2. Develop a common vision for these goals. One of the main reasons why the draft is perceived as a “laundry-list” or “Christmas tree” is because it lacks a narrative or common vision that ties together all of these goals and targets. Some may argue that this vision or narrative was developed as part of the Rio+20 outcome document “The Future We Want,” when in reality that is not true. The World We Want provided an overview of many development issues, but it failed to provide a clear answer to its main problem statement: What is the world and future we want? How can these targets help achieve that? These are questions that need to be answered before the new developing goals are in place, even if resolving them within the OWG process is not realistic.

    3. Determine the definition of concepts. The draft seeks to measure progress toward concepts such as participatory decision-making and access to justice. Even though there is a common believe that definitions of concepts such as participation are universal, in reality, they are not when factors as representation (whose voices count) are considered. The lack of providing a definition to the concepts causes repetition within the document. For example, in the governance area, there are three targets related to participation in decision-making process. To eliminate redundancy, members of the OWG must agree on these definitions and operationalize them through relevant indicators and MOIs.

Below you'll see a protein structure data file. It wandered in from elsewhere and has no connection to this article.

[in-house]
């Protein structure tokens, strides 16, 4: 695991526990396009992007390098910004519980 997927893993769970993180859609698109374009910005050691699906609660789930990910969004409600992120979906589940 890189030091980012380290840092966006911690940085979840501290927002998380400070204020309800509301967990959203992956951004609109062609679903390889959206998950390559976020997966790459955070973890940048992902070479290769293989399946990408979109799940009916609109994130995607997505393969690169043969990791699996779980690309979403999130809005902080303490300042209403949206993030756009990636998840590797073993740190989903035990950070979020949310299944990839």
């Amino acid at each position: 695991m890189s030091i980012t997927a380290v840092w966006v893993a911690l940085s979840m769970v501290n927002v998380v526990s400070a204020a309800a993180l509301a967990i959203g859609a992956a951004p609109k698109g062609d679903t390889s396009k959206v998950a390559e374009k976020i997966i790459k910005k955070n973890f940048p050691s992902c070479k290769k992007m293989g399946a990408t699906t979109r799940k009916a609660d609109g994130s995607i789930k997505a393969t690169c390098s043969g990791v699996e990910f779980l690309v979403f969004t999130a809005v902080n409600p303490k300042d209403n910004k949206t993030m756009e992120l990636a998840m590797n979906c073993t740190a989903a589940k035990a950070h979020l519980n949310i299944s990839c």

4. Forge ahead with the new development agenda. The impact of the new development goals will depend on how successful the international community, governments and non-governmental representatives alike, are in guaranteeing that the best target recommendations are included in the “zero draft.” Civil society organizations must rally behind crucial focus areas and targets. There are many challenges that need to be addressed before the Sept. 2015 deadline. However, if the international community collaborates in the creation of SDGs that are universal, measurable, and feasible, the current draft can be transformed into a useful tool to drive progress toward sustainable development and the eradication of poverty.

    From where I stand, it appears that we are on target for developing an ambitious document, but as they say: “The road to hell is paved with good intentions.”

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    About the author

    • Olimar maisonet guzman profile

      Olimar Maisonet-Guzman

      Olimar Maisonet-Guzman works is policy coordinator for IREX’s Center for Collaborative Technologies where she explores the use of emerging technologies such as drones, data and new media in international development and citizen engagement. Previously, she worked worked at the U.S. State Department and as a policy coordinator for the United Nations Rio+20 and the post-2015 negotiations.